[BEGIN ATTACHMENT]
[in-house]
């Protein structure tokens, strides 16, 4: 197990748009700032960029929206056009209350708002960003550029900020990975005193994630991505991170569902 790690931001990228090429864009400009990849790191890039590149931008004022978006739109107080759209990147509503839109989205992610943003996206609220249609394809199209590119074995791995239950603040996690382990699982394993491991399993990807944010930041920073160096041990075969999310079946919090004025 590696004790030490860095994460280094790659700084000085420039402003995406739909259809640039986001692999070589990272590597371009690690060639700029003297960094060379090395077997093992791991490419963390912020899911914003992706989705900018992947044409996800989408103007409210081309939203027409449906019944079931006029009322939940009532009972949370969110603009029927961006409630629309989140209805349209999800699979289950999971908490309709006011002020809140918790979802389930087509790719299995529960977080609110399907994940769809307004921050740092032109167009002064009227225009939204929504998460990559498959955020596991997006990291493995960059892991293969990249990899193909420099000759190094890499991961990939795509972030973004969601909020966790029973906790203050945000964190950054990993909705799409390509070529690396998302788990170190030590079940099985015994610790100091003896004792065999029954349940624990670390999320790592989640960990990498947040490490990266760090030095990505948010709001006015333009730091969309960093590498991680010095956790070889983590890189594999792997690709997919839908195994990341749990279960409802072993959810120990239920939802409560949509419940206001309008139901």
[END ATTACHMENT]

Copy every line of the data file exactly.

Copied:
[in-house]
């Protein structure tokens, strides 16, 4: 197990748009700032960029929206056009209350708002960003550029900020990975005193994630991505991170569902 790690931001990228090429864009400009990849790191890039590149931008004022978006739109107080759209990147509503839109989205992610943003996206609220249609394809199209590119074995791995239950603040996690382990699982394993491991399993990807944010930041920073160096041990075969999310079946919090004025 590696004790030490860095994460280094790659700084000085420039402003995406739909259809640039986001692999070589990272590597371009690690060639700029003297960094060379090395077997093992791991490419963390912020899911914003992706989705900018992947044409996800989408103007409210081309939203027409449906019944079931006029009322939940009532009972949370969110603009029927961006409630629309989140209805349209999800699979289950999971908490309709006011002020809140918790979802389930087509790719299995529960977080609110399907994940769809307004921050740092032109167009002064009227225009939204929504998460990559498959955020596991997006990291493995960059892991293969990249990899193909420099000759190094890499991961990939795509972030973004969601909020966790029973906790203050945000964190950054990993909705799409390509070529690396998302788990170190030590079940099985015994610790100091003896004792065999029954349940624990670390999320790592989640960990990498947040490490990266760090030095990505948010709001006015333009730091969309960093590498991680010095956790070889983590890189594999792997690709997919839908195994990341749990279960409802072993959810120990239920939802409560949509419940206001309008139901």